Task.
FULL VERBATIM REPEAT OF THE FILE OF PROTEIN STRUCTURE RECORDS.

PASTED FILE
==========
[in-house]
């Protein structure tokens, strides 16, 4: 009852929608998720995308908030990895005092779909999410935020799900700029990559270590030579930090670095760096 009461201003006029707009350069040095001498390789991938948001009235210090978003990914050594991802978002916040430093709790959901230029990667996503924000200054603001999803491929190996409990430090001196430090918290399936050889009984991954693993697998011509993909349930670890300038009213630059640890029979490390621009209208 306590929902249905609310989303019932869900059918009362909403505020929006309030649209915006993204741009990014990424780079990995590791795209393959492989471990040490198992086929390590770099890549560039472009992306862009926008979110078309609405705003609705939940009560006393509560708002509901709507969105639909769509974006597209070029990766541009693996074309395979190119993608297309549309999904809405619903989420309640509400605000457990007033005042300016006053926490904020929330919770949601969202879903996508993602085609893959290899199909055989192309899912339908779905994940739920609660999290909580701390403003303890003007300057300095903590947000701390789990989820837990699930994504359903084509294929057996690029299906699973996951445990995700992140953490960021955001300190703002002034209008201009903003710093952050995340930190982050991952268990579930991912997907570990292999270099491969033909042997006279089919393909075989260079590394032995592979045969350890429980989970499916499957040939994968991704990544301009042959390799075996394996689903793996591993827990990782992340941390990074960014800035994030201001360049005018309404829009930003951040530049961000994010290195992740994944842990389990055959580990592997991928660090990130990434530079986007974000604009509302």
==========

[in-house]
């Protein structure tokens, strides 16, 4: 009852929608998720995308908030990895005092779909999410935020799900700029990559270590030579930090670095760096 009461201003006029707009350069040095001498390789991938948001009235210090978003990914050594991802978002916040430093709790959901230029990667996503924000200054603001999803491929190996409990430090001196430090918290399936050889009984991954693993697998011509993909349930670890300038009213630059640890029979490390621009209208 306590929902249905609310989303019932869900059918009362909403505020929006309030649209915006993204741009990014990424780079990995590791795209393959492989471990040490198992086929390590770099890549560039472009992306862009926008979110078309609405705003609705939940009560006393509560708002509901709507969105639909769509974006597209070029990766541009693996074309395979190119993608297309549309999904809405619903989420309640509400605000457990007033005042300016006053926490904020929330919770949601969202879903996508993602085609893959290899199909055989192309899912339908779905994940739920609660999290909580701390403003303890003007300057300095903590947000701390789990989820837990699930994504359903084509294929057996690029299906699973996951445990995700992140953490960021955001300190703002002034209008201009903003710093952050995340930190982050991952268990579930991912997907570990292999270099491969033909042997006279089919393909075989260079590394032995592979045969350890429980989970499916499957040939994968991704990544301009042959390799075996394996689903793996591993827990990782992340941390990074960014800035994030201001360049005018309404829009930003951040530049961000994010290195992740994944842990389990055959580990592997991928660090990130990434530079986007974000604009509302």